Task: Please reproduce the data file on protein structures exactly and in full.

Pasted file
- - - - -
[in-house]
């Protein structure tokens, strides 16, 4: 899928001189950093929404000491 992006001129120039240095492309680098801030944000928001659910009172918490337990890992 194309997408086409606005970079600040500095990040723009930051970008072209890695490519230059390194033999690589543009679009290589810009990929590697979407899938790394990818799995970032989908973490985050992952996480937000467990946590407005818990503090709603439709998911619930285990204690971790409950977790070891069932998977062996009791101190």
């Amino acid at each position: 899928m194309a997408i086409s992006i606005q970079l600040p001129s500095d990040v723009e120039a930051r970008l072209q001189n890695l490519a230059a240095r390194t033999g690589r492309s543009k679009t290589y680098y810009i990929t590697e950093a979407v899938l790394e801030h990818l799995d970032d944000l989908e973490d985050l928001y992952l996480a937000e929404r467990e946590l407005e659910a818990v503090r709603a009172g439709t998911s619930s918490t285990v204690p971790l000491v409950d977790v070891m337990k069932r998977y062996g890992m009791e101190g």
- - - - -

[in-house]
């Protein structure tokens, strides 16, 4: 899928001189950093929404000491 992006001129120039240095492309680098801030944000928001659910009172918490337990890992 194309997408086409606005970079600040500095990040723009930051970008072209890695490519230059390194033999690589543009679009290589810009990929590697979407899938790394990818799995970032989908973490985050992952996480937000467990946590407005818990503090709603439709998911619930285990204690971790409950977790070891069932998977062996009791101190």
């Amino acid at each position: 899928m194309a997408i086409s992006i606005q970079l600040p001129s500095d990040v723009e120039a930051r970008l072209q001189n890695l490519a230059a240095r390194t033999g690589r492309s543009k679009t290589y680098y810009i990929t590697e950093a979407v899938l790394e801030h990818l799995d970032d944000l989908e973490d985050l928001y992952l996480a937000e929404r467990e946590l407005e659910a818990v503090r709603a009172g439709t998911s619930s918490t285990v204690p971790l000491v409950d977790v070891m337990k069932r998977y062996g890992m009791e101190g």